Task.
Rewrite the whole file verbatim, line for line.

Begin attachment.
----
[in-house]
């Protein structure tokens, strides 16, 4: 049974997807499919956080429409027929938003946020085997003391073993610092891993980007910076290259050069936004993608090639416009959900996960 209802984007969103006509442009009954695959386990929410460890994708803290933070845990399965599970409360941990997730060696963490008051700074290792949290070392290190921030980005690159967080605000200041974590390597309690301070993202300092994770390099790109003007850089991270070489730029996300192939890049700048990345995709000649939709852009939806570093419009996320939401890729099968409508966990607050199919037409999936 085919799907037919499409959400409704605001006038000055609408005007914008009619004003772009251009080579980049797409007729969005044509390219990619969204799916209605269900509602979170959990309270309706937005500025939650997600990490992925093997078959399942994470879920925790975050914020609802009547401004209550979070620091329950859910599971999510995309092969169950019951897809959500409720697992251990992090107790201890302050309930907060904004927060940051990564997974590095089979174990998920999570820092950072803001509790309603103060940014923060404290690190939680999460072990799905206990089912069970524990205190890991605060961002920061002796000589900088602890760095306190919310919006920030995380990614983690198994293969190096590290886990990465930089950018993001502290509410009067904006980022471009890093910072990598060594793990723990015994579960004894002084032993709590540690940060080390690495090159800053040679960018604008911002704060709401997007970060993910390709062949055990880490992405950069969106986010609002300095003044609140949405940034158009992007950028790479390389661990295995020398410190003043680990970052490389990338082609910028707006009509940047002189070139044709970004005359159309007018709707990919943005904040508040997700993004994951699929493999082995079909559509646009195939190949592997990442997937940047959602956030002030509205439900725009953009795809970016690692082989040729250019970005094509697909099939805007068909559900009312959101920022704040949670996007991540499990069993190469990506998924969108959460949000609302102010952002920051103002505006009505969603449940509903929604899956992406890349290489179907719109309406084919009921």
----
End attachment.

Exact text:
[in-house]
């Protein structure tokens, strides 16, 4: 049974997807499919956080429409027929938003946020085997003391073993610092891993980007910076290259050069936004993608090639416009959900996960 209802984007969103006509442009009954695959386990929410460890994708803290933070845990399965599970409360941990997730060696963490008051700074290792949290070392290190921030980005690159967080605000200041974590390597309690301070993202300092994770390099790109003007850089991270070489730029996300192939890049700048990345995709000649939709852009939806570093419009996320939401890729099968409508966990607050199919037409999936 085919799907037919499409959400409704605001006038000055609408005007914008009619004003772009251009080579980049797409007729969005044509390219990619969204799916209605269900509602979170959990309270309706937005500025939650997600990490992925093997078959399942994470879920925790975050914020609802009547401004209550979070620091329950859910599971999510995309092969169950019951897809959500409720697992251990992090107790201890302050309930907060904004927060940051990564997974590095089979174990998920999570820092950072803001509790309603103060940014923060404290690190939680999460072990799905206990089912069970524990205190890991605060961002920061002796000589900088602890760095306190919310919006920030995380990614983690198994293969190096590290886990990465930089950018993001502290509410009067904006980022471009890093910072990598060594793990723990015994579960004894002084032993709590540690940060080390690495090159800053040679960018604008911002704060709401997007970060993910390709062949055990880490992405950069969106986010609002300095003044609140949405940034158009992007950028790479390389661990295995020398410190003043680990970052490389990338082609910028707006009509940047002189070139044709970004005359159309007018709707990919943005904040508040997700993004994951699929493999082995079909559509646009195939190949592997990442997937940047959602956030002030509205439900725009953009795809970016690692082989040729250019970005094509697909099939805007068909559900009312959101920022704040949670996007991540499990069993190469990506998924969108959460949000609302102010952002920051103002505006009505969603449940509903929604899956992406890349290489179907719109309406084919009921």